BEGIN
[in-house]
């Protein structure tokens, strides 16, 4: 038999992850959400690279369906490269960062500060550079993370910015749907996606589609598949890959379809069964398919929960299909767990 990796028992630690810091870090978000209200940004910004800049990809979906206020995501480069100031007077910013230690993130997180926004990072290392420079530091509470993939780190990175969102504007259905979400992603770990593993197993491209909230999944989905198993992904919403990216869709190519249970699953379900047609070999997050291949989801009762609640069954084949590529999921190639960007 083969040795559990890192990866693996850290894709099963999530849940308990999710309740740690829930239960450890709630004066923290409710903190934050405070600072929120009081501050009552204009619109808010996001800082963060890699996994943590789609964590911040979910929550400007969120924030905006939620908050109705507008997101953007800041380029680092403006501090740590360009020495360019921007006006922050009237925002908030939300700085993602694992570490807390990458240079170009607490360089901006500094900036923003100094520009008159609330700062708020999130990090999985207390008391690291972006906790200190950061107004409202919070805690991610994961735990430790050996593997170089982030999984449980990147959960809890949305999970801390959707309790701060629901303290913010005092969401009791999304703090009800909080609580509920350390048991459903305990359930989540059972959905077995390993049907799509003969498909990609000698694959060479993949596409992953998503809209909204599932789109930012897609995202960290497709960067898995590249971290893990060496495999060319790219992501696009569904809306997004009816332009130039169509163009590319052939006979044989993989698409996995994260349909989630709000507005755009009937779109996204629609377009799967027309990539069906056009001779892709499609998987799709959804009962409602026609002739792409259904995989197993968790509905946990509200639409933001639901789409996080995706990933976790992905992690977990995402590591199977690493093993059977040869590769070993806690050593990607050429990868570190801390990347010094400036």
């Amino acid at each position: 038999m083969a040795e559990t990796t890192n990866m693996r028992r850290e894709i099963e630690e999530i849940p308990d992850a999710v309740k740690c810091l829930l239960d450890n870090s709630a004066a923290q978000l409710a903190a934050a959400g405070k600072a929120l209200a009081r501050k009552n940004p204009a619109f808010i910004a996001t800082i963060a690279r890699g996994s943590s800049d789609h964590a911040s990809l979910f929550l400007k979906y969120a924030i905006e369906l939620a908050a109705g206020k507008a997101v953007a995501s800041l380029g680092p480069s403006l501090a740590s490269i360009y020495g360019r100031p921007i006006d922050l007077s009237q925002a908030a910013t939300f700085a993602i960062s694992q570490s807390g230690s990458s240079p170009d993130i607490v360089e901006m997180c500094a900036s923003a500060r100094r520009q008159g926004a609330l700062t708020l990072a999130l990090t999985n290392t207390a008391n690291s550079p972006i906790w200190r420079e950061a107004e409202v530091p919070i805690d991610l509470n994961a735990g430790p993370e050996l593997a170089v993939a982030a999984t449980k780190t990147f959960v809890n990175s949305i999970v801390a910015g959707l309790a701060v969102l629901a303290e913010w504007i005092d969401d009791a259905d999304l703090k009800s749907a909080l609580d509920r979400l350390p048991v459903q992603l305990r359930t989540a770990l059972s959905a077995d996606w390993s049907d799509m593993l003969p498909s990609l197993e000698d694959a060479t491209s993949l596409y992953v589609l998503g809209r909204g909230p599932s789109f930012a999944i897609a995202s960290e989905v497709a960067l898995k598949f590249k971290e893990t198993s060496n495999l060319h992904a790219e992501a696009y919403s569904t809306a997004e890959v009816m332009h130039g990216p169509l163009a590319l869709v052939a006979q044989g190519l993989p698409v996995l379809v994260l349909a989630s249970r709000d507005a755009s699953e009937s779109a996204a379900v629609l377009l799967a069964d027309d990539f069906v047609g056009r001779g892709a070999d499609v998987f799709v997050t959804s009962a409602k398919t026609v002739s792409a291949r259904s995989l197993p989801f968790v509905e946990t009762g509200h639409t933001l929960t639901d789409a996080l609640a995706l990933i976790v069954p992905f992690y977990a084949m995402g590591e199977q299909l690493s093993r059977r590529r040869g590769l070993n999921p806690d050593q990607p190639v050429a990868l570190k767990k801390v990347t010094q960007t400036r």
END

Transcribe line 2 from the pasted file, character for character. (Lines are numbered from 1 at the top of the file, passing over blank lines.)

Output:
């Protein structure tokens, strides 16, 4: 038999992850959400690279369906490269960062500060550079993370910015749907996606589609598949890959379809069964398919929960299909767990 990796028992630690810091870090978000209200940004910004800049990809979906206020995501480069100031007077910013230690993130997180926004990072290392420079530091509470993939780190990175969102504007259905979400992603770990593993197993491209909230999944989905198993992904919403990216869709190519249970699953379900047609070999997050291949989801009762609640069954084949590529999921190639960007 083969040795559990890192990866693996850290894709099963999530849940308990999710309740740690829930239960450890709630004066923290409710903190934050405070600072929120009081501050009552204009619109808010996001800082963060890699996994943590789609964590911040979910929550400007969120924030905006939620908050109705507008997101953007800041380029680092403006501090740590360009020495360019921007006006922050009237925002908030939300700085993602694992570490807390990458240079170009607490360089901006500094900036923003100094520009008159609330700062708020999130990090999985207390008391690291972006906790200190950061107004409202919070805690991610994961735990430790050996593997170089982030999984449980990147959960809890949305999970801390959707309790701060629901303290913010005092969401009791999304703090009800909080609580509920350390048991459903305990359930989540059972959905077995390993049907799509003969498909990609000698694959060479993949596409992953998503809209909204599932789109930012897609995202960290497709960067898995590249971290893990060496495999060319790219992501696009569904809306997004009816332009130039169509163009590319052939006979044989993989698409996995994260349909989630709000507005755009009937779109996204629609377009799967027309990539069906056009001779892709499609998987799709959804009962409602026609002739792409259904995989197993968790509905946990509200639409933001639901789409996080995706990933976790992905992690977990995402590591199977690493093993059977040869590769070993806690050593990607050429990868570190801390990347010094400036």